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A chat with the legendary Taylor Steele

proximity

Revered director Taylor Steele doesn’t make many surf movies these days so when he does the entire surf community goes into meltdown.

In the parlance of their tribe, right now they are absolutely frothing ahead of the release of PROXIMITY.

It is a buddy movie of sorts, with Steele pairing together four legends of the surfing world with four of its rising stars, each pair so perfectly fitted the whole premise of the movie just seemed right straight away.

The greatest of all time, Kelly Slater travels with his heir apparent John John Florence. Master big wave charger Shane Dorian teams up with young gun Albee Layer. Style and life guru Rob Machado shares waves with his modern counterpart Craig Anderson while two of the world’s most charismatic, charming and exceptional surfers, Steph Gilmore and Dave Rastovich travel together to Mexico.

The teams visit locales none of them have been to before, the sense of adventure and the unknown and the relationships that develop guiding the way in what will no doubt be the surf movie of the year.

It is a far cry from the action packed-punk stylings of the iconic 90s Momentum movies that made Steele the star he is today.

“Nowadays I don’t make surf movies as a career, it isn’t my bread and butter anymore,” Steele said ahead of the Australian premiere in Sydney.

“So it has to be something I just feel like I need to make so I just drop everything and do it. And the idea of showing my favourite surfers with the person who is kind of the next of them, or of a similar spirit, to think what they would do in the water when pushed together and what they would do on land and what they would talk about and how they would interact.”

It soon became clear that it was these interactions that would provide the backbone of the movie.

Although Steele initially aimed to create a movie packed with exceptional high performance surfing as the centre piece, the insights of these unique surfers shone through.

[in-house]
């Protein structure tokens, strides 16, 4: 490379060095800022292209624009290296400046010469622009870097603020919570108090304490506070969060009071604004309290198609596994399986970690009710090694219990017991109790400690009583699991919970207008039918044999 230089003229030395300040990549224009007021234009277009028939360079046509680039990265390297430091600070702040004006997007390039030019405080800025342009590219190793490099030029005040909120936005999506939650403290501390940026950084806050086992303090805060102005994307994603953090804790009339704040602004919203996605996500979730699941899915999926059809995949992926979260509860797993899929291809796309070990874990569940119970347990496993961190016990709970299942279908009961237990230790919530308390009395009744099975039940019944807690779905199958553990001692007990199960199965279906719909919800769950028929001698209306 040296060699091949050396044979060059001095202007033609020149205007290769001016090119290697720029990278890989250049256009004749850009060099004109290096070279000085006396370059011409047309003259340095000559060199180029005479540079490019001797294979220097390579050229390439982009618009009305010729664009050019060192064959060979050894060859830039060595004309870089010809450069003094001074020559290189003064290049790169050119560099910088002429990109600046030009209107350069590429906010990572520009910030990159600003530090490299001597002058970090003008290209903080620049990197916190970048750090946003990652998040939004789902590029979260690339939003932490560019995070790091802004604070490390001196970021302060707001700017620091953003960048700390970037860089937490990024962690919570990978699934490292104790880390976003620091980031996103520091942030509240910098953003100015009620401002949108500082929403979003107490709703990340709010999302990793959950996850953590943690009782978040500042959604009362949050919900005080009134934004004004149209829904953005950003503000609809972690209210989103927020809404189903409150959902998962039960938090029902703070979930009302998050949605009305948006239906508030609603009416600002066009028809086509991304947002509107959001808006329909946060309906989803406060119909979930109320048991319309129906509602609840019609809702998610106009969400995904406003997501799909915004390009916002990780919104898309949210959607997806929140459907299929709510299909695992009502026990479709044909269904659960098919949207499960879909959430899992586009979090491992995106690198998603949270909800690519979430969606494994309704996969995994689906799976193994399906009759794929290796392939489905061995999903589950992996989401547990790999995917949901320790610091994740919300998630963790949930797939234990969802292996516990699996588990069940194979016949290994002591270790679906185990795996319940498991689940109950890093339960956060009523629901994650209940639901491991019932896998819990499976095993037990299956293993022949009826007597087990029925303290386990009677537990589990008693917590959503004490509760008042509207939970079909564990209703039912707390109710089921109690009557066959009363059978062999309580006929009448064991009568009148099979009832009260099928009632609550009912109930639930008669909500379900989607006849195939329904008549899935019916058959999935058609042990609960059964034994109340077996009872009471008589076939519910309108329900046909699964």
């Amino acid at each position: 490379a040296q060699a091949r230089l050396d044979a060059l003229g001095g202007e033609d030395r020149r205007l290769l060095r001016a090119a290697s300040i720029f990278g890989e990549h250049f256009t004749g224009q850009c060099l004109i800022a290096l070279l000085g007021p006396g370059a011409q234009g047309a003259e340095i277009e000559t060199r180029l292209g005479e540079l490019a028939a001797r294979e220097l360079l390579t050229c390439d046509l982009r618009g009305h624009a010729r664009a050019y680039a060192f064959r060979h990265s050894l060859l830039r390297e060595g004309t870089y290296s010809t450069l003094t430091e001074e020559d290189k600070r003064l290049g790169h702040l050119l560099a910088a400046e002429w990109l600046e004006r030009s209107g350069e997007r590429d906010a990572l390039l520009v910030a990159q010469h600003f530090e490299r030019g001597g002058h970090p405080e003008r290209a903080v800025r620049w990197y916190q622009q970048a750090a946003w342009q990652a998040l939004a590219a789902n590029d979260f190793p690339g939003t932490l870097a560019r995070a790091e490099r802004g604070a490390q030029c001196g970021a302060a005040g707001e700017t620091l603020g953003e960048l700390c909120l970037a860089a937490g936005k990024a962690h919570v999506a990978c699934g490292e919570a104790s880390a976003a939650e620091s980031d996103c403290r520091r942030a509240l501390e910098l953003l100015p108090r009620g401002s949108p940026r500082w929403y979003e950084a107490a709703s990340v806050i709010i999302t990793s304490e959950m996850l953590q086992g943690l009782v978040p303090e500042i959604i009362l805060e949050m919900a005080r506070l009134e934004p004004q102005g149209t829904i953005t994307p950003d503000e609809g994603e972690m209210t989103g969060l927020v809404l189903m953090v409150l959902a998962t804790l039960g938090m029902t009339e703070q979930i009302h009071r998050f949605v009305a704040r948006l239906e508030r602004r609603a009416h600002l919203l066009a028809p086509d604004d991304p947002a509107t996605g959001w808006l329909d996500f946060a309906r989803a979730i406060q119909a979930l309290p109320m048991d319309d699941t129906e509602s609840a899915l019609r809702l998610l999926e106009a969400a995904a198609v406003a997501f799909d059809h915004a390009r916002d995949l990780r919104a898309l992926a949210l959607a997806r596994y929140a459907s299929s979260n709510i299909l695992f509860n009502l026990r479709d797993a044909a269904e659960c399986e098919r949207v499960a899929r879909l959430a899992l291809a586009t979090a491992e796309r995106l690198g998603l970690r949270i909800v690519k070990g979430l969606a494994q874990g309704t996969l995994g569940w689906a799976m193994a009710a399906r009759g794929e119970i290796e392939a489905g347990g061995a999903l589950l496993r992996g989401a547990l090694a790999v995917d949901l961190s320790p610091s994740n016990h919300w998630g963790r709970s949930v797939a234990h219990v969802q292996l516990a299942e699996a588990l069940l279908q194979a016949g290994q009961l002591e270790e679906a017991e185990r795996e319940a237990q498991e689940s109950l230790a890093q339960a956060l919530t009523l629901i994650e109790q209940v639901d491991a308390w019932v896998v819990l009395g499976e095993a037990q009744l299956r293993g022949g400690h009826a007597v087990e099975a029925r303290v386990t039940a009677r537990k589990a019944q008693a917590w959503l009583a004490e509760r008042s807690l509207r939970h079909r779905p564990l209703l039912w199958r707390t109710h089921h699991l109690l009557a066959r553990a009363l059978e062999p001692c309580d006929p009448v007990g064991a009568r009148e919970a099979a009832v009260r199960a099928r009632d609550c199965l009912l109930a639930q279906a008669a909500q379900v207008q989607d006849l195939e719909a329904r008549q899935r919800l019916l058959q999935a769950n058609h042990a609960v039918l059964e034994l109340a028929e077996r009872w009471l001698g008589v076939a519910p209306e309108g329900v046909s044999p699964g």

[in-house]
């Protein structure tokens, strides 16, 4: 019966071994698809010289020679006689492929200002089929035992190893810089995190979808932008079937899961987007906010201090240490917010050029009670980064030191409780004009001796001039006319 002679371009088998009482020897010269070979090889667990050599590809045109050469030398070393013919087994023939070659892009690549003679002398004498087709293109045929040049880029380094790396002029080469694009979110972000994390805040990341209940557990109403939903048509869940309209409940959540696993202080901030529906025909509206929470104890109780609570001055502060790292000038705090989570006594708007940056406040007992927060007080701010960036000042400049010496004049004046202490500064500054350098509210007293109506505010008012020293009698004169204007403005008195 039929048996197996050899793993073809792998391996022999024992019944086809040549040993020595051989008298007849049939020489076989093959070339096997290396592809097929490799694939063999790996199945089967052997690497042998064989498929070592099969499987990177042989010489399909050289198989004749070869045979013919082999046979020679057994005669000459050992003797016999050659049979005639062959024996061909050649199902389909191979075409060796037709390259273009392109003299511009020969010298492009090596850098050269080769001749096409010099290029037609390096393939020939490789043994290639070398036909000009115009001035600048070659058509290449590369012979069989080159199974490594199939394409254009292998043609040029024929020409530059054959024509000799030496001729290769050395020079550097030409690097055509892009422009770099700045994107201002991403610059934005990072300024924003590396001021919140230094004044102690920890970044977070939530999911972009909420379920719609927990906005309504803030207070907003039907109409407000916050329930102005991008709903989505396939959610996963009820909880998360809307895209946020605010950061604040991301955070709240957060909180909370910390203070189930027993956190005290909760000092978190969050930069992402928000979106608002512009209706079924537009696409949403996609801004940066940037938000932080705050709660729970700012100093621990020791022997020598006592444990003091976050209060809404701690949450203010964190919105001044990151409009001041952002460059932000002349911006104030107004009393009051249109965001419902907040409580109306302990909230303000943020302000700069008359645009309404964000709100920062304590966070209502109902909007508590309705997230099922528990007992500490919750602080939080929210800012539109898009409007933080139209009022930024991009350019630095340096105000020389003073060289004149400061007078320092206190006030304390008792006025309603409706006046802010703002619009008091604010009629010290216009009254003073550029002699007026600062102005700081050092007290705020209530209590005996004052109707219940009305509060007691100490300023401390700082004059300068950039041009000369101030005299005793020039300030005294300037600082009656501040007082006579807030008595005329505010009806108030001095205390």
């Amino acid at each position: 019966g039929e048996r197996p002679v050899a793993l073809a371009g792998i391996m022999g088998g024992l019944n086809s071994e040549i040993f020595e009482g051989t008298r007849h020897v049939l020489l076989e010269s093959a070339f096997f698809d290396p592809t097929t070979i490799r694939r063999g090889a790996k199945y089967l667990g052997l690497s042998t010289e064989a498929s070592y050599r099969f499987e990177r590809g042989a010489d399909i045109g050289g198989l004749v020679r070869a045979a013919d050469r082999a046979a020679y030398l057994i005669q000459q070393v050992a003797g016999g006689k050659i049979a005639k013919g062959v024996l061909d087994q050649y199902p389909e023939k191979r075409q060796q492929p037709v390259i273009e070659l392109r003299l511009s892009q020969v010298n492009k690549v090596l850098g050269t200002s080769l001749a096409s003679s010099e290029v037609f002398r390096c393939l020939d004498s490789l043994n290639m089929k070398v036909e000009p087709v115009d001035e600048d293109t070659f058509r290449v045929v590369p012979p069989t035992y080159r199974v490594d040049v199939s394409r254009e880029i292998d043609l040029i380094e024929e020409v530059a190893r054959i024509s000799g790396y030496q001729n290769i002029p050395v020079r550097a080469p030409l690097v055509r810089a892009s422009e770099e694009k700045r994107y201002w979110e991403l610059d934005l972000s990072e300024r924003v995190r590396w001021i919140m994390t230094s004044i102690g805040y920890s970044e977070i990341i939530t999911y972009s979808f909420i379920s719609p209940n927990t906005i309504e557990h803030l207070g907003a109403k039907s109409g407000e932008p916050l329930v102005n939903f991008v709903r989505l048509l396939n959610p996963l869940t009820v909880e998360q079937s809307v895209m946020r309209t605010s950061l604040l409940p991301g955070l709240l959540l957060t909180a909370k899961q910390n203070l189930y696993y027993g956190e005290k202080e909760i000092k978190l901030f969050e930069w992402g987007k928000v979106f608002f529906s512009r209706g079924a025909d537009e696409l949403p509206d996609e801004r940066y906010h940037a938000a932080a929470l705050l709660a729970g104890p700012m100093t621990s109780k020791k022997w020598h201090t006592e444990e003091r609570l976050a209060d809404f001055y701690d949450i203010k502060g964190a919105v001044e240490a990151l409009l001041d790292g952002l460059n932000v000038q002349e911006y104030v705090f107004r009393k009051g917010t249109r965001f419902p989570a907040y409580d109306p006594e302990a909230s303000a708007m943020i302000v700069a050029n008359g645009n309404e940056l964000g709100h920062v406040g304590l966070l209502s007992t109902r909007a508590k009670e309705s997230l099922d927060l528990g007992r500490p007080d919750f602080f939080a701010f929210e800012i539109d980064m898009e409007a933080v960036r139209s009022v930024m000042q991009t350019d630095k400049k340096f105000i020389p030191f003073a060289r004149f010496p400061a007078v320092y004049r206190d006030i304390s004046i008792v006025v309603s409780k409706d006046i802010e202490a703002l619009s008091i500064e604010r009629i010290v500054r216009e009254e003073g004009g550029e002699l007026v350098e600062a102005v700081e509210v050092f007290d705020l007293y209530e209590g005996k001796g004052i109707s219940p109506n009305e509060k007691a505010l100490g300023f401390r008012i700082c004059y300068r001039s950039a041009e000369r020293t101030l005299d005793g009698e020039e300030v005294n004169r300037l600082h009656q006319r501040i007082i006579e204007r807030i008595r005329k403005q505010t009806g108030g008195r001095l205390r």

Make no mistake, however, the surfing is also remarkable.

But bringing back a sense of adventure and the unknown, like the great surf movies of old, lends Proximity a more immersive feeling.

“We went into the first couple of these trips with all the intentions of competing with the biggest surf movies for action but as we got there I found it just as interesting hanging out there, getting ensconced and letting that be part of the story,” Steele said.

“We just adjusted on the fly and let the story tell itself and for me it was having these surfers together being part of that.

“Some of the trips we got better waves some we didn’t but it was like the waves became the third character behind the location with the real story being these two surfers.”

Steele himself, like all of us, has matured since he shot to fame as an 18-year-old film making phenom.

As you would expect and hope, that maturation has translated to the way he creates his art.

“For me storytelling is the most interesting part of movie making,” Steele said.

“I did years of just action-based movies and then more of the capturing the feeling of a location so now it is telling stories. And the people that we picked, they were picked for a reason because they are thoughtful, they are intelligent, they are well travelled and there is more to them than just being athletes.”

It is also a very modern production, with the movie itself accompanied by art from photographer Todd Glaser and virtual reality pieces from Temme Media.

It is modern, Steele says, but produced with a nostalgic wink to the 90s.

“The virtual reality side of it is definitely a way to tell the story and make the person feel like they are there,” he said.

“You can be transported to some of the locations, all of a sudden you are in Mexico with Dave (Rastovich) and Steph (Gilmore) sharing a wave with them. That sort of thing is mind blowing.

“But the whole idea of the project is that it has many layers and you experience it in different ways.

“I guess in a way it is my romantic version of the 90s when my VHS copies were played more than once and I think this project is a counter challenge to the webisode mentality.

“It is meant to be revisited whether it is in the art gallery and then you see it in the theatre, then you see some of the VR stuff, then you watch it at home and later on your phone.”